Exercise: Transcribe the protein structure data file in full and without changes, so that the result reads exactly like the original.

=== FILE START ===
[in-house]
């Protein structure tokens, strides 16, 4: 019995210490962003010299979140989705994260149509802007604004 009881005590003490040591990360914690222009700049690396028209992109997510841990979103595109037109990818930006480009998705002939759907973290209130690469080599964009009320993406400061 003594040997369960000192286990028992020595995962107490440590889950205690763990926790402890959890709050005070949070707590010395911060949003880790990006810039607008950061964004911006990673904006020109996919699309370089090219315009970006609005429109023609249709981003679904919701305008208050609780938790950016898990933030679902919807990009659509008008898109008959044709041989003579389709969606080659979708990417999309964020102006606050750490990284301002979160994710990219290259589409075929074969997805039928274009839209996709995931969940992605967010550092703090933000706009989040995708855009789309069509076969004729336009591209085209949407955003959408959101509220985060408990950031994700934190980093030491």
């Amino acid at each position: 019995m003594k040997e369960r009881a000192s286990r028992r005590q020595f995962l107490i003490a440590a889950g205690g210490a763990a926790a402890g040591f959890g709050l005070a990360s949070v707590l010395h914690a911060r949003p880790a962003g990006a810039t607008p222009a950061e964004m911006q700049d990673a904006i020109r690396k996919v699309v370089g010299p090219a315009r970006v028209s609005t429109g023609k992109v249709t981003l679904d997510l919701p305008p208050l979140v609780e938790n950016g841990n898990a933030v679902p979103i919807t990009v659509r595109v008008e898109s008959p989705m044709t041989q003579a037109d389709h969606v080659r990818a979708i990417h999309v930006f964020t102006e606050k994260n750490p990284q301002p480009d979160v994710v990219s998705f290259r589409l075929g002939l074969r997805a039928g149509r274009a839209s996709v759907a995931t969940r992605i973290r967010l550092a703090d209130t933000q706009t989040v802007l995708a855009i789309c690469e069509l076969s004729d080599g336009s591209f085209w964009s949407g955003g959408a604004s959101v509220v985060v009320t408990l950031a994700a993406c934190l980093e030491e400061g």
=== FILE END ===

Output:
[in-house]
């Protein structure tokens, strides 16, 4: 019995210490962003010299979140989705994260149509802007604004 009881005590003490040591990360914690222009700049690396028209992109997510841990979103595109037109990818930006480009998705002939759907973290209130690469080599964009009320993406400061 003594040997369960000192286990028992020595995962107490440590889950205690763990926790402890959890709050005070949070707590010395911060949003880790990006810039607008950061964004911006990673904006020109996919699309370089090219315009970006609005429109023609249709981003679904919701305008208050609780938790950016898990933030679902919807990009659509008008898109008959044709041989003579389709969606080659979708990417999309964020102006606050750490990284301002979160994710990219290259589409075929074969997805039928274009839209996709995931969940992605967010550092703090933000706009989040995708855009789309069509076969004729336009591209085209949407955003959408959101509220985060408990950031994700934190980093030491």
């Amino acid at each position: 019995m003594k040997e369960r009881a000192s286990r028992r005590q020595f995962l107490i003490a440590a889950g205690g210490a763990a926790a402890g040591f959890g709050l005070a990360s949070v707590l010395h914690a911060r949003p880790a962003g990006a810039t607008p222009a950061e964004m911006q700049d990673a904006i020109r690396k996919v699309v370089g010299p090219a315009r970006v028209s609005t429109g023609k992109v249709t981003l679904d997510l919701p305008p208050l979140v609780e938790n950016g841990n898990a933030v679902p979103i919807t990009v659509r595109v008008e898109s008959p989705m044709t041989q003579a037109d389709h969606v080659r990818a979708i990417h999309v930006f964020t102006e606050k994260n750490p990284q301002p480009d979160v994710v990219s998705f290259r589409l075929g002939l074969r997805a039928g149509r274009a839209s996709v759907a995931t969940r992605i973290r967010l550092a703090d209130t933000q706009t989040v802007l995708a855009i789309c690469e069509l076969s004729d080599g336009s591209f085209w964009s949407g955003g959408a604004s959101v509220v985060v009320t408990l950031a994700a993406c934190l980093e030491e400061g």